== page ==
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Legislator Pays the Price for Fighting Illinois House Speaker Madigan PDF Print E-mail
Commentary/Politics - Illinois Politics
Tuesday, 18 March 2003 18:00
Back in the day, Ray Frias was one of the sharpest political operators at the Illinois statehouse. The Chicago south-sider was first elected to the Illinois House in 1992 after securing the unlikely support of the Illinois State Medical Society, a usually Republican-leaning group with very deep pockets.

The money from the docs allowed Frias to be more independent of House Speaker Michael Madigan than the average Democratic legislator, and Frias took full advantage. Along with two other Hispanic state representatives, self-dubbed the “Tres Amigos,” and with advice from anti-Madigan former Democratic state Representative Al Ronan (who also had close ties to the medical society), Frias wheeled and dealed with the best of them. He was amazingly successful in the House, considering his youth and relative inexperience, holding up important bills until he and the other Amigos were able to get what they wanted.

But what Frias really wanted was a seat on the Chicago city council. He had run and lost a race for alderman in 1991, and in 1995 he was back on the campaign trail. By then, he had built a strong local organization, and his bevy of cash-heavy contributors helped push the tireless campaigner to victory.

The success quickly went to his head. He appointed his completely inexperienced and meek brother, Fernando, to his House seat when he made the move to the council. Fernando lost the seat the following year to the liberal, anti-Daley Sonia Silva.

In 1997, Frias was popped by the feds in the Operation Silver Shovel investigation. The alderman claimed he was entrapped, and admitted under oath that he accepted a $500 bribe from a federal mole, but he was acquitted and re-elected in 1999.

A year after his re-election, a close Frias ally, Susana Mendoza, defeated Representative Silva, and Frias appeared to be back on top of his game. But he reached too far.

Last year, Frias and Representative Mendoza backed two Republican legislative candidates. Bad move. The two endorsements ran directly counter to the aims of the hugely powerful Hispanic Democratic Organization (HDO), run by Victor Reyes, one of Mayor Richard Daley’s closest pals.

Frias’ candidate for state Senate was Roberto Garcia, a Cicero Republican. Garcia was up against Martin Sandoval, who had the support of Mayor Daley and Speaker Madigan. The district even includes part of Madigan’s 13th Ward, so Frias was essentially directly fighting Madigan’s organization. Not good.

Sandoval freaked out toward the end of the campaign, convinced that the vaunted Cicero Republican organization might sink him in November. The Senate Democrats were forced to spend big money in the final weeks, and the Hispanic Democratic Organization and Madigan’s operation had to divert precinct workers to the fight. Sandoval won, and Frias was not forgiven.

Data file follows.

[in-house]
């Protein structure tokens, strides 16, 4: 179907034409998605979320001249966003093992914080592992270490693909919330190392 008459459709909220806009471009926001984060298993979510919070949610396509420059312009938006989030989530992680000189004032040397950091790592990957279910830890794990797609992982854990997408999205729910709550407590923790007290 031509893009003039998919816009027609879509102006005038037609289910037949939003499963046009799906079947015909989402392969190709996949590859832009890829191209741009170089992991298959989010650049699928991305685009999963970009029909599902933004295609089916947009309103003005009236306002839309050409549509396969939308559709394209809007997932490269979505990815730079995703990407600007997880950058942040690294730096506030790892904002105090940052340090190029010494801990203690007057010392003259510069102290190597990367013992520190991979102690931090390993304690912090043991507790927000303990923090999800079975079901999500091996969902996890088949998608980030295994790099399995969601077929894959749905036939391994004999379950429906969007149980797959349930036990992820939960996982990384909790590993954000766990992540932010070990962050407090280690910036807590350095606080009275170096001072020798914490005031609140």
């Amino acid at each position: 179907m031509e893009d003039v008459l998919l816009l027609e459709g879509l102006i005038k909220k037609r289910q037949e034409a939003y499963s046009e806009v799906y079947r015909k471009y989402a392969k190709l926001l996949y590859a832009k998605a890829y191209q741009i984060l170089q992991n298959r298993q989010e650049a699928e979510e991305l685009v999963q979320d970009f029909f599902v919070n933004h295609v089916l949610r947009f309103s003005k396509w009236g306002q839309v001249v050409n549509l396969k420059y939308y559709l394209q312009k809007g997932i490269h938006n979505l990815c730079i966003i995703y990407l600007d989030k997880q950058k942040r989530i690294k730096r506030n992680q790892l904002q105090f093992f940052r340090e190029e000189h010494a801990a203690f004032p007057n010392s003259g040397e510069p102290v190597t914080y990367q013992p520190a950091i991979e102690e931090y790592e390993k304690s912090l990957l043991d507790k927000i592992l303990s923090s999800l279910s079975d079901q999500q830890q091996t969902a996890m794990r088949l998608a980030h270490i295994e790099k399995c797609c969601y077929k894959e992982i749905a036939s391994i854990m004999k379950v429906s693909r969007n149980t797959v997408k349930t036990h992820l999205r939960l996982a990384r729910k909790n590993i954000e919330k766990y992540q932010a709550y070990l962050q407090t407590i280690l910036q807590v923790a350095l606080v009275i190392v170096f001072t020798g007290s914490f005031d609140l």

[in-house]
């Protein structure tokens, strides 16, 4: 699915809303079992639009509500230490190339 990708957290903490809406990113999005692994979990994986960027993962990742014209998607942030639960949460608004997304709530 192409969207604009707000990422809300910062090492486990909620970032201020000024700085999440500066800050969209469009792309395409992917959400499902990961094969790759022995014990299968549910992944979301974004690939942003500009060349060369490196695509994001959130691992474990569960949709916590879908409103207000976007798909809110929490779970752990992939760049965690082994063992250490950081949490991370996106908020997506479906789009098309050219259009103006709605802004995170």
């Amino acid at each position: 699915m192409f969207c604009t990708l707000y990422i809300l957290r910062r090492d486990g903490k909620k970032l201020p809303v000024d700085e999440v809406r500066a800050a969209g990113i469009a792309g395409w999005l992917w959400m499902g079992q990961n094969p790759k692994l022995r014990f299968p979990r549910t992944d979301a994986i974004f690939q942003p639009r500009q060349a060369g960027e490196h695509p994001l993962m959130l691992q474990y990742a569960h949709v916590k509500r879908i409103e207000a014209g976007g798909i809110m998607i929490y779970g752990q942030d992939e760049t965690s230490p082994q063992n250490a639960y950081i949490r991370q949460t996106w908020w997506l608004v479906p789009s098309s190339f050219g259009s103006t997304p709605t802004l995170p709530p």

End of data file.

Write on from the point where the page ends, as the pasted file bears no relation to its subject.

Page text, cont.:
To make matters worse, the Republican House candidate Frias backed won his race against a Democrat backed by Madigan and the HDO. Frias had to go.

So, the HDO recruited a candidate to run against Frias in this year’s aldermanic race. Frias went into the contest thinking that he had the support of Mayor Daley, his brother John (an influential member of the Cook County Board), and Speaker Madigan. Wrong. Mayor Daley took a pass, John Daley flipped at the last minute, and Madigan contributed money to the HDO.

Frias lost the aldermanic race to the HDO candidate by 51 votes, but because of a third candidate, both men received less than 50 percent, which forced a runoff election.

Frias had problems raising money after spending himself dry in the primary. And he discovered that most of his precinct workers were more loyal to Daley than to him.

Frias dropped out of the race last week. Word is he had tried to secure a city job in exchange for his withdrawal but was turned down. Instead, the powers-that-be pledged not to interfere with his hopes of getting a state-government position from his old friend, Governor Rod Blagojevich.

The big question now is what happens to Frias’ ally, Representative Mendoza.

It’s not known whether it’s too late for Mendoza to cut a deal to save herself, but the thinking is that she’s probably a goner. Mendoza’s public comments about fellow legislators who backed Frias’ opponent were at times over-the-top. Most people understand her fierce loyalty to Frias, the man who brought her into the political business, but some of those bruised egos won’t heal anytime soon. The HDO is already reportedly searching for a candidate against Mendoza.

Mendoza carries almost none of Frias’ hefty baggage. And she’s a much harder worker. But hard work alone doesn’t cut it in Chicago’s Hispanic precincts, where the HDO now reigns supreme.

Rich Miller also publishes Capitol Fax, a daily political newsletter. He can be reached at (
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